Like pretzels, nuts and seeds saw sales and gross profit declines in 2020, but last year marked an improvement. “We’ve seen a nice increase in traffic back to the c-store, and that has translated into growth for both the nuts category and the Planters brand,” remarked Tim Bortner, brand manager, Hormel Foods, which acquired the Planters brand last year. Mixed salty snacks, meanwhile, which posted positive sales and gross profit growth in 2020, remains healthy. “It’s an exciting sub-category, with big and bold flavors and a multitude of options to suit a variety of tastes,” said Stefanie Nobly, consumer and market intelligence manager at General Mills Convenience, marketer of the Chex Mix and Gardetto’s brands.
One remnant of the pandemic peak— large package sizes—continues to gain traction in c-stores, marketers and retailers said. Amplify Brands’ Chu reported that 4.4-ounce bags of Skinny-Pop experienced strong growth during the pandemic, and “we anticipate it will continue as consumers have reframed c-stores as selling instant consumables.” General Mills’ Nobly agreed, saying take-home packages are expected to drive some of the future growth for the category. High’s even tweaked its planogram to accommodate big bags from the likes of Frito-Lay and Utz, Jackson noted. The chain also added the On the Border line of salty snacks, which is known for its take-home packs, he said.
Source: NACS State of the Industry Report of 2020 Data
Innovative flavors remain the lifeline of salty snacks, and according to retailers, bold and spicy variants continue to please consumers. “Hot is still hot,” remarked Morris from Jiffy Trip, where jalapeño and chili flavored salty snacks are popular. At High’s, meanwhile, products such as Flamin’ Hot Cheetos, Pringles Scorchin’ Cheddar and Zapp’s Voodoo Heat perform well, Jackson said. As for new and emerging flavors, Morris pointed to opportunity for dill and dill pickle flavored offerings.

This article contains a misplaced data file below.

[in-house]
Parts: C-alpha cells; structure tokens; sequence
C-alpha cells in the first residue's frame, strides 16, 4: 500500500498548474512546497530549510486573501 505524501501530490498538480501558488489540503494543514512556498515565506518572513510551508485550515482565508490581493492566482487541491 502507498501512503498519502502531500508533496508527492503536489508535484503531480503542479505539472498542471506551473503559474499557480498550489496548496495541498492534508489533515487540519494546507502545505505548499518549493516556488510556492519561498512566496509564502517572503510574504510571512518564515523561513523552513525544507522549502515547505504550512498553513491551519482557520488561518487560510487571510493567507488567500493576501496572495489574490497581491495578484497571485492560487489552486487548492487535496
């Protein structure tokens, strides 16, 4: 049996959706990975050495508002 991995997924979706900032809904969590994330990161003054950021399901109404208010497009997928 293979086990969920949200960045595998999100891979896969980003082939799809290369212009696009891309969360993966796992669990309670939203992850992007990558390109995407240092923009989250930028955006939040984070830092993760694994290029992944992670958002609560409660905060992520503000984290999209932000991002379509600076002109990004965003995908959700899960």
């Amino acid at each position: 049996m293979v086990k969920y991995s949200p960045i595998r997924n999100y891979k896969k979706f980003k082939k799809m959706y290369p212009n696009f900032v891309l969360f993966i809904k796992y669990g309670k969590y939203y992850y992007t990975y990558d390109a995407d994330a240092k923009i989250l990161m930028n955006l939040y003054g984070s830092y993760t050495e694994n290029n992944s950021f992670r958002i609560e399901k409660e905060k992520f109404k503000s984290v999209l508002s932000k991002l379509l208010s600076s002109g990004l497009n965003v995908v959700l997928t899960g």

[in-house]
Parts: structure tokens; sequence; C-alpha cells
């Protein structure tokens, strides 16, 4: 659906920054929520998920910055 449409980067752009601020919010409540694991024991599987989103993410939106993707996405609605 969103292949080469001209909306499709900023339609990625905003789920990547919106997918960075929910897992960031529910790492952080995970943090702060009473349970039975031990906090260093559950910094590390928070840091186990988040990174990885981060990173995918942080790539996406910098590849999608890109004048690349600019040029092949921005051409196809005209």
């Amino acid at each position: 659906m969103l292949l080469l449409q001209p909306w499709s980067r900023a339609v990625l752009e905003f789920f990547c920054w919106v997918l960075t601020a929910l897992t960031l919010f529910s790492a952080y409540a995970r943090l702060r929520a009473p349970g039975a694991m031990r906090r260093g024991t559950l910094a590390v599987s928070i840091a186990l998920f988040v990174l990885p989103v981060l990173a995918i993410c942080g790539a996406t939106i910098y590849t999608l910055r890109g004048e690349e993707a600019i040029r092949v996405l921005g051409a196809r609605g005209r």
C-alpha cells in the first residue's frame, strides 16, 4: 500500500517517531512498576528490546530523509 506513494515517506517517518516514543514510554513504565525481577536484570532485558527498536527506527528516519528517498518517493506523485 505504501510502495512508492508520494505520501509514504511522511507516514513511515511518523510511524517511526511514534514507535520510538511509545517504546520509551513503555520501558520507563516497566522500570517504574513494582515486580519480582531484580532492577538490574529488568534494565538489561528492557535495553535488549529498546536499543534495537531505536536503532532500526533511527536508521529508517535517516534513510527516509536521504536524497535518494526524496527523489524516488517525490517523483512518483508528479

Better-for-you (BFY) products continue to make inroads in the salty snacks category. “We’re seeing BFY products, including SkinnyPop, driving growth through velocities and distribution,” remarked Chu. “We believe the BFY trend will bring additional higher value, incremental consumers into c-stores.” Planters’ nuts marketing efforts now focus on the products’ “substance”— namely protein—as compared to other salty snacks. Indeed, Bortner believes that nuts can further capitalize on their plant-based-protein characteristic in appealing to health-conscious consumers.
C-store operators and salty snacks marketers agree that tried-and-true merchandising practices are the most effective for the category. “End caps, display shippers and merchandising deals all work well,” said Renee Walter, marketing manager for General Mills Convenience. “Running deals and getting premium placement gets attention in a crowded space.” Off-shelf displays were effective in helping to introduce Herr’s seasonal limited-time-only flavors in the past year, Clark reported. Jackson noted that High’s designs its promotions around shippers, such as those for combo deals like a sandwich and a bag of chips. Jiffy Trip, meanwhile, relies on permanent cardboard racks to serve as second end caps or floor displays when store labor is tight, according to Morris, as they “help with backstock.”
Beyond merchandising, salty snacks vendors recommend that c-stores keep a close eye on category selection. “Carrying new items captures consumer interest, and c-store shoppers are more open to trying new products,” remarked snacks will post another gain. The only blips on the radar, they said, are possible supply challenges and price hikes. Clark cautioned that significant cost pressures are forcing manufacturers to pass along price increases. That’s a development that’s troubling Jackson a bit. “I’m concerned that single serves could reach more than $2,” he said, a price the chain has not had to broach yet.
Overall, retailers and marketers are feeling upbeat about the category’s prospects. “As consumers return to pre-pandemic routines, our expectations are that c-store salty snacks sales will return to more traditional growth in unit sales,” Clark said.